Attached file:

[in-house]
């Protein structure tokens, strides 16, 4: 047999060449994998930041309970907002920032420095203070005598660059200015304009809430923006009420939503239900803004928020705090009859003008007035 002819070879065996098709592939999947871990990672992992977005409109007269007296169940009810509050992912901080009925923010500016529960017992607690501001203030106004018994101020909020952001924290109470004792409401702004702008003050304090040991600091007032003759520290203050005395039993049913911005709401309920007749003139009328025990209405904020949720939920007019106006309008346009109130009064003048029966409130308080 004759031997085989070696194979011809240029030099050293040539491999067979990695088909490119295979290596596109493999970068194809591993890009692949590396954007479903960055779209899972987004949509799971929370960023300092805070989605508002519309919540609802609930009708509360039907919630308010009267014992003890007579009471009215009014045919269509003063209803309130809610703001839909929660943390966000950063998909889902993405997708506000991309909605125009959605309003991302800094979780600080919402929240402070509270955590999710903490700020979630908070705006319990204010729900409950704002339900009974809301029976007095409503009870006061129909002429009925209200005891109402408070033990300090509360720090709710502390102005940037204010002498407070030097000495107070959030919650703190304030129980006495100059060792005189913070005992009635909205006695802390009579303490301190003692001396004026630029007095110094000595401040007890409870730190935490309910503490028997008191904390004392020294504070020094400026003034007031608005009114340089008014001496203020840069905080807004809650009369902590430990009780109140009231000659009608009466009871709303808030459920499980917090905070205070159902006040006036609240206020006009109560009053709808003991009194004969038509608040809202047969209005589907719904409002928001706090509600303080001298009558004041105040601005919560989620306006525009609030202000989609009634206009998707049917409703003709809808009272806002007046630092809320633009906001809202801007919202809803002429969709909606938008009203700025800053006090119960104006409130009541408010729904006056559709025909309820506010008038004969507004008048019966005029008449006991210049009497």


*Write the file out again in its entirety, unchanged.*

[in-house]
């Protein structure tokens, strides 16, 4: 047999060449994998930041309970907002920032420095203070005598660059200015304009809430923006009420939503239900803004928020705090009859003008007035 002819070879065996098709592939999947871990990672992992977005409109007269007296169940009810509050992912901080009925923010500016529960017992607690501001203030106004018994101020909020952001924290109470004792409401702004702008003050304090040991600091007032003759520290203050005395039993049913911005709401309920007749003139009328025990209405904020949720939920007019106006309008346009109130009064003048029966409130308080 004759031997085989070696194979011809240029030099050293040539491999067979990695088909490119295979290596596109493999970068194809591993890009692949590396954007479903960055779209899972987004949509799971929370960023300092805070989605508002519309919540609802609930009708509360039907919630308010009267014992003890007579009471009215009014045919269509003063209803309130809610703001839909929660943390966000950063998909889902993405997708506000991309909605125009959605309003991302800094979780600080919402929240402070509270955590999710903490700020979630908070705006319990204010729900409950704002339900009974809301029976007095409503009870006061129909002429009925209200005891109402408070033990300090509360720090709710502390102005940037204010002498407070030097000495107070959030919650703190304030129980006495100059060792005189913070005992009635909205006695802390009579303490301190003692001396004026630029007095110094000595401040007890409870730190935490309910503490028997008191904390004392020294504070020094400026003034007031608005009114340089008014001496203020840069905080807004809650009369902590430990009780109140009231000659009608009466009871709303808030459920499980917090905070205070159902006040006036609240206020006009109560009053709808003991009194004969038509608040809202047969209005589907719904409002928001706090509600303080001298009558004041105040601005919560989620306006525009609030202000989609009634206009998707049917409703003709809808009272806002007046630092809320633009906001809202801007919202809803002429969709909606938008009203700025800053006090119960104006409130009541408010729904006056559709025909309820506010008038004969507004008048019966005029008449006991210049009497």